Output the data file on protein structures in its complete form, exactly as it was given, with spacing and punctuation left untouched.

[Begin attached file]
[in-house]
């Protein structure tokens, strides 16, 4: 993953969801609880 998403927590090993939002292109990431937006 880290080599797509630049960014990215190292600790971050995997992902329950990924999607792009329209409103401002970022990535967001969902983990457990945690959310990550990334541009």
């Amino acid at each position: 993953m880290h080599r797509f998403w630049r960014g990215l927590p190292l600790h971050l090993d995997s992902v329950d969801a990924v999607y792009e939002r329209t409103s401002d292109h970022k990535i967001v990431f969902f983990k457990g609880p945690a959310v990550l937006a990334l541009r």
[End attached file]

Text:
[in-house]
């Protein structure tokens, strides 16, 4: 993953969801609880 998403927590090993939002292109990431937006 880290080599797509630049960014990215190292600790971050995997992902329950990924999607792009329209409103401002970022990535967001969902983990457990945690959310990550990334541009």
């Amino acid at each position: 993953m880290h080599r797509f998403w630049r960014g990215l927590p190292l600790h971050l090993d995997s992902v329950d969801a990924v999607y792009e939002r329209t409103s401002d292109h970022k990535i967001v990431f969902f983990k457990g609880p945690a959310v990550l937006a990334l541009r």